Forget the dangers of Kevin Durant playing flag football.
That’s child’s play compared to how Thunder center Byron Mullens has spent part of his time during the NBA lockout.
According to an ESPN.com story, Mullens has been mixing it up with felons, balling in the big house with convicts, playing hoops with hoods in the pen. After visiting juvenile detention centers in high school to help teach basketball clinics and talk to troubled teens, Mullens recently rediscovered his fondness for jailhouse hoops. He’s been playing occasionally at Ross Correctional Institution in Chillicothe, Ohio. The assistant warden is a friend of Mullens.
Something tells me that’s a little more risky than strapping up for charity games throughout the country. Take this gem, for example, from one of the inmates itching to go head-to-head with the former first-round pick:
One of the prison’s best point guards, Janes, was a teammate of Mullens in the inaugural game. But he was really looking forward to his first game against the NBA center. “I was excited and nervous because I wanted to see where I was at as far as skill level,” Janes said. “I wanted to rough him up, but not hurt him.”
The writer quickly explains how Mullens is being protected from bullies and bad boys. The prison’s recreation director has established leagues sorted by skill level and age. Only the lowest risk, highest level competitors have been picked to play with Mullens.
The guys are on their better behavior when Byron is here because they know everyone’s watching,” said Justin Patrick, a former Shawnee State basketball player and the prison’s recreation director. “I don’t pick the dirty guys to play against him, just the good-character guys.”
Forgive me if I come off as holier than thou here, but, hello? We aren’t talking about Boy Scouts. Mullens is dealing with some seriously dangerous dudes, most of whom are doing hard time for a real reason. One inmate who was incarcerated in August 2006 explained why he is currently paying his debt to society only by describing his actions as “a mistake after I got involved with the wrong people.” Not exactly the kind of cat I’d be looking to post up, you know what I’m saying? Of course, there’s all kinds of security protecting Mullens from the inmates and the inmates from themselves. But things happen. Imagine if Mullens dunks on the wrong guy and the peanut gallery, which is said to have been close to 300 inmates during one visit, jeers the joker on the wrong end of the posterization. Seems to me that’s all it would take for tempers to flare and fists to fly. More has happened because of less in far safer places for pickup games.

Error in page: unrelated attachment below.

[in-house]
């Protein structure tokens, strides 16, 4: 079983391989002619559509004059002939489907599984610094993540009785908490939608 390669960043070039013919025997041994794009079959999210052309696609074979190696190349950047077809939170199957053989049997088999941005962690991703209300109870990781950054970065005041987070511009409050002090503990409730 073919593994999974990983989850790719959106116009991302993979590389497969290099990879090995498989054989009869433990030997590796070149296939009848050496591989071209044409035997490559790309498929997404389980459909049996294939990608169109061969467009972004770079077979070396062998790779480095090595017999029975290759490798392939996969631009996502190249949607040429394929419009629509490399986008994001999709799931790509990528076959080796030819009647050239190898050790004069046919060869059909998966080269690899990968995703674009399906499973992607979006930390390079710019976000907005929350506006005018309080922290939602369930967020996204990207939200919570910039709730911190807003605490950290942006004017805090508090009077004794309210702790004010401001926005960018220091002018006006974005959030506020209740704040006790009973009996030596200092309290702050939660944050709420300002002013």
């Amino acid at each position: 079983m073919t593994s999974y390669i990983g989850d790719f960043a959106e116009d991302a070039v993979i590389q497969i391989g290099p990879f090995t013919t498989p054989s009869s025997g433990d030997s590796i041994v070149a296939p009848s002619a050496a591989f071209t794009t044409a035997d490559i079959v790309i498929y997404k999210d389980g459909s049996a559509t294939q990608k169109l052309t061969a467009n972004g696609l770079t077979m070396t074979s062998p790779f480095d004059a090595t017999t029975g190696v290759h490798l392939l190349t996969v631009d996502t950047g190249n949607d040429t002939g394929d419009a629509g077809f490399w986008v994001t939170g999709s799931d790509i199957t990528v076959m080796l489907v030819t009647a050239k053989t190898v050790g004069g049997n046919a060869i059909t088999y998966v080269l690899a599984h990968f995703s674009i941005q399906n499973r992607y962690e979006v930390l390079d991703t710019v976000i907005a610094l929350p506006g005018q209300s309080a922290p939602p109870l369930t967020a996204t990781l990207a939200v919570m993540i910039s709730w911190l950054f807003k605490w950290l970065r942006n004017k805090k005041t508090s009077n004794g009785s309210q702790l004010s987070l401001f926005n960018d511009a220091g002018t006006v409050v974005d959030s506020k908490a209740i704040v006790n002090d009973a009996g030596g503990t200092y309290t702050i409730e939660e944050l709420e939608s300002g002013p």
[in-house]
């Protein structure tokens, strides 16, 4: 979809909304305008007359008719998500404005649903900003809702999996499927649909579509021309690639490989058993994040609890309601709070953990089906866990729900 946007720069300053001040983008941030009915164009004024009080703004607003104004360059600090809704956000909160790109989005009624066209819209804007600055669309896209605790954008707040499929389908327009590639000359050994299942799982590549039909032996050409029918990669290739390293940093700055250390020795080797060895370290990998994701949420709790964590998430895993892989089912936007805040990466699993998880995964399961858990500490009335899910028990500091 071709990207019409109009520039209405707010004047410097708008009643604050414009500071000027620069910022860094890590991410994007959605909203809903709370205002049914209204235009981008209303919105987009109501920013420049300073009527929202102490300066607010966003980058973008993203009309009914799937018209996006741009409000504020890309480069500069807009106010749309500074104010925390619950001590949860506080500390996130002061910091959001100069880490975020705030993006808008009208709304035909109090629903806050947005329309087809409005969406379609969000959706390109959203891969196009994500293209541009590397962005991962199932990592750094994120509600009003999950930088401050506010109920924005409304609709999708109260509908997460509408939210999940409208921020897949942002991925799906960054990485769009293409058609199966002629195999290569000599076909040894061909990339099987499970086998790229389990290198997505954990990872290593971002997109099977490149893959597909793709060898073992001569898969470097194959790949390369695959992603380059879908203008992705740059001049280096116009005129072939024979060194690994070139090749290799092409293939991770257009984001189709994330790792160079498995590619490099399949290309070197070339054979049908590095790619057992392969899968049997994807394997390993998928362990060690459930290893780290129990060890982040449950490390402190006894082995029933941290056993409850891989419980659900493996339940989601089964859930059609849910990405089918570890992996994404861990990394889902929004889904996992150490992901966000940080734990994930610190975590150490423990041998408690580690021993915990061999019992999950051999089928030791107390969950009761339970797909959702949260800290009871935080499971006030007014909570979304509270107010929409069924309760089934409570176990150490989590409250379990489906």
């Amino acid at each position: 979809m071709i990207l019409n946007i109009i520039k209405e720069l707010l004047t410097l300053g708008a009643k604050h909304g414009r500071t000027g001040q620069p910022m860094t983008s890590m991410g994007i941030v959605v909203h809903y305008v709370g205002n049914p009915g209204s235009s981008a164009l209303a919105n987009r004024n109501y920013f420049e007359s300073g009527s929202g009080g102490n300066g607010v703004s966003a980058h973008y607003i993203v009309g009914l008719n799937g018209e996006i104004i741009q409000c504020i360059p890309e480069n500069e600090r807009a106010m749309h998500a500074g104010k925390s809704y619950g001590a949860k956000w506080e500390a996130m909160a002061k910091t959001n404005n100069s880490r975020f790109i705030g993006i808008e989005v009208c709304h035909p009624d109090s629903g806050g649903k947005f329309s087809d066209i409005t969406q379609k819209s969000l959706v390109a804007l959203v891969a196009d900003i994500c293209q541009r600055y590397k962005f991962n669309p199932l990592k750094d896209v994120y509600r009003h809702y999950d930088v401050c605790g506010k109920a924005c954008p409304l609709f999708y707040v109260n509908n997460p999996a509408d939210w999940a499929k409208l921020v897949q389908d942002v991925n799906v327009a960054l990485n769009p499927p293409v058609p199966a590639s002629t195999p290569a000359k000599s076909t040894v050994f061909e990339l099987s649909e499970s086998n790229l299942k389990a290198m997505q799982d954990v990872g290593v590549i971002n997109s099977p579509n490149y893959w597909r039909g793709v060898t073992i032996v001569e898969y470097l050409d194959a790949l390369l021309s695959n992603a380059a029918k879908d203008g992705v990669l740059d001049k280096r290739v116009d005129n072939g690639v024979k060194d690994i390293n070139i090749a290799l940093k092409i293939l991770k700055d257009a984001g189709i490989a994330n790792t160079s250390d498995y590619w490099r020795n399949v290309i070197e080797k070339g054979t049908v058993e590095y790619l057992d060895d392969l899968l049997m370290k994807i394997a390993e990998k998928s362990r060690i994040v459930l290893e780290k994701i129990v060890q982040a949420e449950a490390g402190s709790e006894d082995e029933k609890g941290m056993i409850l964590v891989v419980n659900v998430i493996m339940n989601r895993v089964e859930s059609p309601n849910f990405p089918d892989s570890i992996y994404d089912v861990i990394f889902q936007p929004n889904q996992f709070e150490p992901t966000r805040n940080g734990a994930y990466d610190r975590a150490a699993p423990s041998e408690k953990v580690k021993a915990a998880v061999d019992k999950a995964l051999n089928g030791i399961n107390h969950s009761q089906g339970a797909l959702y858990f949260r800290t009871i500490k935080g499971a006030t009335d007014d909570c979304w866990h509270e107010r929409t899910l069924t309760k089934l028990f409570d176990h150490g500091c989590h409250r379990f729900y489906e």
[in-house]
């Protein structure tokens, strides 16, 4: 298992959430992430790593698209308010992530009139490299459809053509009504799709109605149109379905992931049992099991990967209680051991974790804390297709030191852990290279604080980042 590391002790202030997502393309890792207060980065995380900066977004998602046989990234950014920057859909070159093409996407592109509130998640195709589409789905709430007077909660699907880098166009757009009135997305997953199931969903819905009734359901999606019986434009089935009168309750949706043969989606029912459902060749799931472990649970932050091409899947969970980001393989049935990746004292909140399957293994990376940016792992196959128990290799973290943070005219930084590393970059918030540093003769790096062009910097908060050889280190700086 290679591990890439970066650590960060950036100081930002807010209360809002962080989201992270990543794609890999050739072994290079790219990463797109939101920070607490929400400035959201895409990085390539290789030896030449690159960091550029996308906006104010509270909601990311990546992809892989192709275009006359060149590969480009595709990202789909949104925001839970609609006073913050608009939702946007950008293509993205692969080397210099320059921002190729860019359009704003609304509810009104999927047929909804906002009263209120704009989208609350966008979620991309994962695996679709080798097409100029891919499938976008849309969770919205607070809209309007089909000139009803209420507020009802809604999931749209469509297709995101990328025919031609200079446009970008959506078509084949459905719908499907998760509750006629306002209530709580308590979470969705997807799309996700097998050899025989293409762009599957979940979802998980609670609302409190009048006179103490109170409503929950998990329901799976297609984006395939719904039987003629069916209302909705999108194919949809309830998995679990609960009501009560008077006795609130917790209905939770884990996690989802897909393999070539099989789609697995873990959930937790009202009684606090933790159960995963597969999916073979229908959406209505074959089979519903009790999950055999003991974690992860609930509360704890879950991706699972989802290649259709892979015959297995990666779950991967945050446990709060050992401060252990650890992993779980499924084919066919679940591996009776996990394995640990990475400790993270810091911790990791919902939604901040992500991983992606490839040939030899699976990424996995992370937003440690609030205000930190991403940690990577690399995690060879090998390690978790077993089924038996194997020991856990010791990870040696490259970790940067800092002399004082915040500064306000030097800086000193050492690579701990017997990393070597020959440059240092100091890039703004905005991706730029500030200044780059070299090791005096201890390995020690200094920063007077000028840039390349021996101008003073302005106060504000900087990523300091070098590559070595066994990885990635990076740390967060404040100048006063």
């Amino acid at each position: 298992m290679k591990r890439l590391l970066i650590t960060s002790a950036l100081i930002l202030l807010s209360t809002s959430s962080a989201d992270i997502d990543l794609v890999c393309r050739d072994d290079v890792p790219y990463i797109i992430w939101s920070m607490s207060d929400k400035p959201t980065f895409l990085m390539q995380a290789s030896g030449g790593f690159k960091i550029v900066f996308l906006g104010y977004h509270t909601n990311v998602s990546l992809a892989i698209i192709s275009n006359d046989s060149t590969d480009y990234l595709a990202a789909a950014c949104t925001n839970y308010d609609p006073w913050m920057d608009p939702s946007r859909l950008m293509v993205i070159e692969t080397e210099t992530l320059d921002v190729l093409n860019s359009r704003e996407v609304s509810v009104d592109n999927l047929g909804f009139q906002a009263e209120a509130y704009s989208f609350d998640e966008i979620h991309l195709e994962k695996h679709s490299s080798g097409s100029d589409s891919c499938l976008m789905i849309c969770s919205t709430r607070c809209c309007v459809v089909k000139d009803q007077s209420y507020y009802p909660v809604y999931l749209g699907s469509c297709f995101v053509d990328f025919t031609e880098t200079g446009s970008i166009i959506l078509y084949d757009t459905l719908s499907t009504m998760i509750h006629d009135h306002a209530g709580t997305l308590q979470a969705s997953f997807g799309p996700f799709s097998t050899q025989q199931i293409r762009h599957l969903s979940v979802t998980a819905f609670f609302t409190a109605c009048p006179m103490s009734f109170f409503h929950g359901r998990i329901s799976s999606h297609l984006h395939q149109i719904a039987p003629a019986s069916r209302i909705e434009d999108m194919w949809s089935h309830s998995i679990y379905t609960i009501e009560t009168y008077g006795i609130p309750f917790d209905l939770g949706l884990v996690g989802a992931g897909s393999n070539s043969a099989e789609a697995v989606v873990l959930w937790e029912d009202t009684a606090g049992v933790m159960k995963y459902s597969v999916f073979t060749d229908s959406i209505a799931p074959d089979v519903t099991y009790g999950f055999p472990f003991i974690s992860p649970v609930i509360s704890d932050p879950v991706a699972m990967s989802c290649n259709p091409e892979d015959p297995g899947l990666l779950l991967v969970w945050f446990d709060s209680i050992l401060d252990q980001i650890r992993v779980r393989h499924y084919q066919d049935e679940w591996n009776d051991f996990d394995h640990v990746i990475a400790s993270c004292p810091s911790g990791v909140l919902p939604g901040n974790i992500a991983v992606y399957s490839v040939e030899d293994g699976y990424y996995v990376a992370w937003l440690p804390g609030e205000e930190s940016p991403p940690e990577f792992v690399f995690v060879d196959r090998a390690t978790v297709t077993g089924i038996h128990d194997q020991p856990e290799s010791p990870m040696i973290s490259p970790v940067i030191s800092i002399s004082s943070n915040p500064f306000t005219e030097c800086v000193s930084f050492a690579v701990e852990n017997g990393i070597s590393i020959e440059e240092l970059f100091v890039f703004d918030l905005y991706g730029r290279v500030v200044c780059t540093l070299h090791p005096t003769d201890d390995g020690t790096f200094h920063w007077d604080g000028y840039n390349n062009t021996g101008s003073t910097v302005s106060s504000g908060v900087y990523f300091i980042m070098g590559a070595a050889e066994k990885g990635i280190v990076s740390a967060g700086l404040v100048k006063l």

Thankfully, Mullens said in the piece that he doesn’t feel like anyone is trying to injure him, and he said he hasn’t sustained any injuries. Mullens said he wants to use the pickup games, which consist of three 20-minute periods, to work on his ball-handling and perimeter shooting. It’s certainly a unique way to improve your game.
“I know people have their own opinion that if they’re in prison, they shouldn’t really get that freedom,” Mullens said. “But they’re doing the time for what they did, so the way I see it, just coming in here and playing basketball with them … I could be anywhere else but I’ll be in here playing. Basketball is basketball.”